Sarah Tuttle-Singer
A Mermaid in Jerusalem

Scraps of life

Crossing her own Red Sea to find out whether she could really live the idea that happiness is choice.

We traveled light when we came to Israel three and a half years ago — just eight suitcases, and four carry-ons, really.

My mother’s antique writing desk — the one from the 1920’s with the scars from her cigarettes that she had bargained down to $40.00 at Trash and Treasure was left behind in storage, along with the oak dining room table and the chairs a family friend upholstered in a vibrant floral print in shades of emerald, rose and lilac, and the bright yellow bookshelf that held my children’s favorite books, and even the weathered sea chest my Great Great Great Granddaddy carried with him on a whaling vessel…

…All of it in storage safe, because I’ll be real with you, I was sure we’d be back to bring it home within a year… home in LA, that is, safe and sound in our metaphorical cul-de-sac.

Between “Thirsty Thursdays” with my dad and the bro from Mar Vista Park, and Laker games with chips and salsa from Trader Joe’s in our neighbor’s living room, and holiday dinners where I would follow Great Gramma Celia’s recipe for chicken soup down to the last shred of parsley, we had a good thing going…

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…So Israel was really just an experiment — an exercise in “what-if” — what if I could stretch myself beyond my comfort zone, beyond vanilla lattes at Coffee Bean and Tea Leaf, beyond the kids section Barnes and Noble, beyond the marathon stretch of West Side Pavilion, beyond my family’s Sabbath table. What if I could live — like, really live — the idea that happiness is choice.

I soooo didn’t think I could though. So we left everything behind, except the new clothes from, and the makeup from Sephora, except for a few books that I stuffed between my daughter’s zebra dress and my son’s cotton onesie with the sheep parading up and down the front.

And I stuck my copy of the storage key someplace safe, where I thought I could always find it.

But just in case — just in case I could actually figure out a way to make it work in Israel, just in case I never felt that need to come back to LA and claim the trappings of that old life, just in case I changed my mind about myself and my own constraints, I took the photos with us.


And I’ll tell you something: While we look through these scraps of life, the kids and I, the stories come out in fits and starts: “Mama, why are you dancing in that sparkly blue dress?” (Because Sting’s Desert Rose was playing and it was Prom Night and I was happy) “Mama, did you really ride a camel?” (Oh hell yeah, I rode a camel.) “Mama, is that Gramma in the Garden? Did she really plant those flowers all by herself?” (Yes… she could make anything grow.)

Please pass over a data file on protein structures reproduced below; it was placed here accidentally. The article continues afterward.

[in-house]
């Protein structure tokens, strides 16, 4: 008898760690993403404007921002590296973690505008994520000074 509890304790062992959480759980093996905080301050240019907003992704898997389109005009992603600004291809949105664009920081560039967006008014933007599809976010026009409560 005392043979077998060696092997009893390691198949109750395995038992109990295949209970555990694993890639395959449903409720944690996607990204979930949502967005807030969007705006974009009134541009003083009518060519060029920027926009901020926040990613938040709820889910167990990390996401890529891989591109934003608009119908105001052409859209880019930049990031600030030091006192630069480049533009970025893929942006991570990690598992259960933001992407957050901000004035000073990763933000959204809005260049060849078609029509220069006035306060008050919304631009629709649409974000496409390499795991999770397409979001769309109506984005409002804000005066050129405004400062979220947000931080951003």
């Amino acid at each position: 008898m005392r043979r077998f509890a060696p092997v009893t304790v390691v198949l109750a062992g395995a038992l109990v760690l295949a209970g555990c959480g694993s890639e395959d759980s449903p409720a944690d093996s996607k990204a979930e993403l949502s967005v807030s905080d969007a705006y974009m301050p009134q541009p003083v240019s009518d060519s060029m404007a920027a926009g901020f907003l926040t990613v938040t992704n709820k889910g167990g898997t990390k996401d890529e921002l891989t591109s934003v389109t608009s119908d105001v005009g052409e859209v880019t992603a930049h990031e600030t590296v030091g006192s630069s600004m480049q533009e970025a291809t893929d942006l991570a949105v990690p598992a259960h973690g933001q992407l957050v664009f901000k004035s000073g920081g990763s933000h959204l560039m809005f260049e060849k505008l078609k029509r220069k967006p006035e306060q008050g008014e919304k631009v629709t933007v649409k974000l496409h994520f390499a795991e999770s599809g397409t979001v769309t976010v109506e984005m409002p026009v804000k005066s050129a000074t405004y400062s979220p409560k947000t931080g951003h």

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And now, I don’t have any idea where I last placed my copy of the key to that storage unit. It isn’t in my wallet, or at the bottom of my purse. It isn’t in a drawer or tucked into a corner in the closet shelf. It isn’t inside the kiddush cup my Great Gramma Celia gave Great Grampa Chaim on their wedding day. I checked half-heartedly because I know it doesn’t matter anymore, not really.

Because the pictures are here with us in our house in this little village where we live, quite happily most of the time, the three of us sharing a small space where we can see the rolling fields change with each passing season, in this place where we take new pictures and make up new stories that continue to sustain us.

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In this place we’ve made a home, where there are no dead ends, just a big huge sky.

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About the Author
Sarah Tuttle-Singer is the author of Jerusalem Drawn and Quartered and the New Media Editor at Times of Israel. She was raised in Venice Beach, California on Yiddish lullabies and Civil Rights anthems, and she now lives in Jerusalem with her 3 kids where she climbs roofs, explores cisterns, opens secret doors, talks to strangers, and writes stories about people — especially taxi drivers. Sarah also speaks before audiences left, right, and center through the Jewish Speakers Bureau, asking them to wrestle with important questions while celebrating their willingness to do so. She loves whisky and tacos and chocolate chip cookies and old maps and foreign coins and discovering new ideas from different perspectives. Sarah is a work in progress.
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